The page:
I was starting to prepare some arguments against Calvanistic morality when I discovered that someone had already done it for me
-- and even more fortuitously, that person is (or at least considers himself) a Christian. Just a heads-up in case wrf3 wants to respond :-) A post on Scientific morality is still in the works.
It's simply impossible to respond to every lame attempt to discredit Calvinism. Any article that starts with Calvinists give lip-service to man's free will, but they do not really believe in it. really isn't worth time pursuing. It is true that some Calvinists don't fully recognize all of the implications of TULIP. Maybe even Calvin didn't. Man wants to hold on to free will, no matter how he has to contort is worldview to keep it. In fact, the arguments for free will are almost always driven by desire and not logic. Man does not have free will.
The first point of the article that supposedly shows that man has free will is the argument that God commands men to do some things. Therefore, man must have free will. But it is equally clear that what God has commanded man to do, man is incapable of doing. So this argument is facile.
In any case, all of this has been argued before, and all of it will be argued again. soc.religion.history.bible-study has many such threads. Interested parties can query Google's history of this newsgroup.
> In any case, all of this has been argued before, and all of it will be argued again.
Yes, that is precisely my point. Tim Keller says Christianity is the best hope for healing the rift between religion and secularism. That seems like a vain hope in light of the fact that Christians cannot even decide amongst themselves what their theology actually is even after 2000 years of arguing about it.
Two quick rejoinders as I really need time to write up a critique of your post on scientific moralism.
First, if disagreement is a strike against the hope Christianity offers, then it is also a strike against every other proposal. We are, by nature, the creature that disagrees. We disagree with God, we disagree with each other, and we even disagree with ourselves (this latter point should be self-evident).
Second, if this is so (and every sign points to it being true), then the solution to disagreement won't be by agreeing. And Christianity points to the way out: the solution isn't necessarily agreement, but it certainly is love. And it is Christianity that tells us, nay, commands us, to love those who not only disagree with us, but do so to the point of wanting to harm us.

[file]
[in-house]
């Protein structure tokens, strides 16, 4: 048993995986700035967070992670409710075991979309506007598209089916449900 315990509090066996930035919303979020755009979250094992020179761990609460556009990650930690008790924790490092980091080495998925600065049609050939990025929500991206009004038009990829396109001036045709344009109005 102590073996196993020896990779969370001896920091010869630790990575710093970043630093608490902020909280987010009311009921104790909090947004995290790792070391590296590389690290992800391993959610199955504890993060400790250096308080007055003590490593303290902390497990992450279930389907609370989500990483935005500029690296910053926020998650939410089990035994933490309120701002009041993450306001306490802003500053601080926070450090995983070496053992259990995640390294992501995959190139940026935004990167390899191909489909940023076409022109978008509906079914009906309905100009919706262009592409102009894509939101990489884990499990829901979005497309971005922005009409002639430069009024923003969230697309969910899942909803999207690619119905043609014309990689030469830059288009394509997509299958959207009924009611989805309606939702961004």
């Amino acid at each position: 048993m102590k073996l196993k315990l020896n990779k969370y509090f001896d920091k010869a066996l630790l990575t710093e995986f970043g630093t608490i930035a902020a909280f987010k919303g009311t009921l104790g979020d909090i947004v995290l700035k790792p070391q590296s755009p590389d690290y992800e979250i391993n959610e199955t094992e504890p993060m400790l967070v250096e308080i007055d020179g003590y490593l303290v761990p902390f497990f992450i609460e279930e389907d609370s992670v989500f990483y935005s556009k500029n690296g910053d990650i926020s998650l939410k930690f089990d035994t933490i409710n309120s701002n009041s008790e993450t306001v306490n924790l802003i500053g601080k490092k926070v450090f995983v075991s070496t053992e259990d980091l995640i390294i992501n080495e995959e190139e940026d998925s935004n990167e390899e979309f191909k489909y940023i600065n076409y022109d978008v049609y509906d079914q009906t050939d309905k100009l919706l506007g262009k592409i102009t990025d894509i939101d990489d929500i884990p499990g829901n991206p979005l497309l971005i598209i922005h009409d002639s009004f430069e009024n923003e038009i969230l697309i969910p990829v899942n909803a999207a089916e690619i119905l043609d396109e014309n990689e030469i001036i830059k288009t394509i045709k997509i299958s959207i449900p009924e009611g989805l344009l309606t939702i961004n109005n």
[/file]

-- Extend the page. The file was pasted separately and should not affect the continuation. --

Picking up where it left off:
Do you have anything better to offer than love?
> First, if disagreement is a strike against the hope Christianity offers, then it is also a strike against every other proposal.
No, that is not true. Science does not suffer from the same kind of sectarian strife that religion does. In the history of science there has never been a violent conflict between two opposing points of view. Very few religions can make that claim. Certainly Christianity can't. Also, about the fundamental tenets of science (relativity, quantum mechanics, evolution, etc.) there is no disagreement among Scientists (or scientists).
> the solution to disagreement won't be by agreeing.
Of course it will be. Don't be ridiculous. My whole point is that nearly everyone already agrees on nearly everything that really matters. For example, everyone agrees -- even Calvinists -- that murderers ought to be punished. What appears to be disagreement is really just different narratives around the same underlying truth.
> Do you have anything better to offer than love?
If Christianity were just about love we would not be having this conversation.
Whether I have anything "better" to offer depends on your quality metric. My goal, since I don't believe in an afterlife, is to make this life as good and fulfilling as it can possibly be, for myself and for my fellow information-processing creatures now and in the future. On that quality metric, yes, I think I have a good deal better to offer than just love. (Which is not to say that I think love is a bad idea. Love is great. The more there is the better the world will be. But it's not enough, and it's also not something that people can just switch on at will. In this respect, ironically, I do agree with Calvinism.)
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